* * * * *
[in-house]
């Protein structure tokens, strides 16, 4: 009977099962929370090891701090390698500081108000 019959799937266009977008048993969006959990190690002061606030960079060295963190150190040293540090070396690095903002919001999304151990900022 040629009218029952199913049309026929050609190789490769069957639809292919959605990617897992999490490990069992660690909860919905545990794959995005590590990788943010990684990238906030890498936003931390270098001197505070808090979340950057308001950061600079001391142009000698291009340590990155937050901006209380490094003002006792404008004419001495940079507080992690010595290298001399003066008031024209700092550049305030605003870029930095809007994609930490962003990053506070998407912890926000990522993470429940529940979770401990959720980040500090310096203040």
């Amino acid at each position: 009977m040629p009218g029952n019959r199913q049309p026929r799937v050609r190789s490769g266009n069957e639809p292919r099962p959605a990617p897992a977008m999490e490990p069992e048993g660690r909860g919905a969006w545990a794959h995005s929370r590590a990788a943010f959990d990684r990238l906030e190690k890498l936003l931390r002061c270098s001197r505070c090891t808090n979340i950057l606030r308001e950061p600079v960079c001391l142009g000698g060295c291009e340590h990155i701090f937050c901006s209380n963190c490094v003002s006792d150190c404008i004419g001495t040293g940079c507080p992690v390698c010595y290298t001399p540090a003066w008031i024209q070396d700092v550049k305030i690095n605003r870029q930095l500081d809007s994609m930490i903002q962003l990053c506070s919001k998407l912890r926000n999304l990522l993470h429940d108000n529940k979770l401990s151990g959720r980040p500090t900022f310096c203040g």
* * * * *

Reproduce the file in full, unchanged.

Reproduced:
[in-house]
């Protein structure tokens, strides 16, 4: 009977099962929370090891701090390698500081108000 019959799937266009977008048993969006959990190690002061606030960079060295963190150190040293540090070396690095903002919001999304151990900022 040629009218029952199913049309026929050609190789490769069957639809292919959605990617897992999490490990069992660690909860919905545990794959995005590590990788943010990684990238906030890498936003931390270098001197505070808090979340950057308001950061600079001391142009000698291009340590990155937050901006209380490094003002006792404008004419001495940079507080992690010595290298001399003066008031024209700092550049305030605003870029930095809007994609930490962003990053506070998407912890926000990522993470429940529940979770401990959720980040500090310096203040």
């Amino acid at each position: 009977m040629p009218g029952n019959r199913q049309p026929r799937v050609r190789s490769g266009n069957e639809p292919r099962p959605a990617p897992a977008m999490e490990p069992e048993g660690r909860g919905a969006w545990a794959h995005s929370r590590a990788a943010f959990d990684r990238l906030e190690k890498l936003l931390r002061c270098s001197r505070c090891t808090n979340i950057l606030r308001e950061p600079v960079c001391l142009g000698g060295c291009e340590h990155i701090f937050c901006s209380n963190c490094v003002s006792d150190c404008i004419g001495t040293g940079c507080p992690v390698c010595y290298t001399p540090a003066w008031i024209q070396d700092v550049k305030i690095n605003r870029q930095l500081d809007s994609m930490i903002q962003l990053c506070s919001k998407l912890r926000n999304l990522l993470h429940d108000n529940k979770l401990s151990g959720r980040p500090t900022f310096c203040g």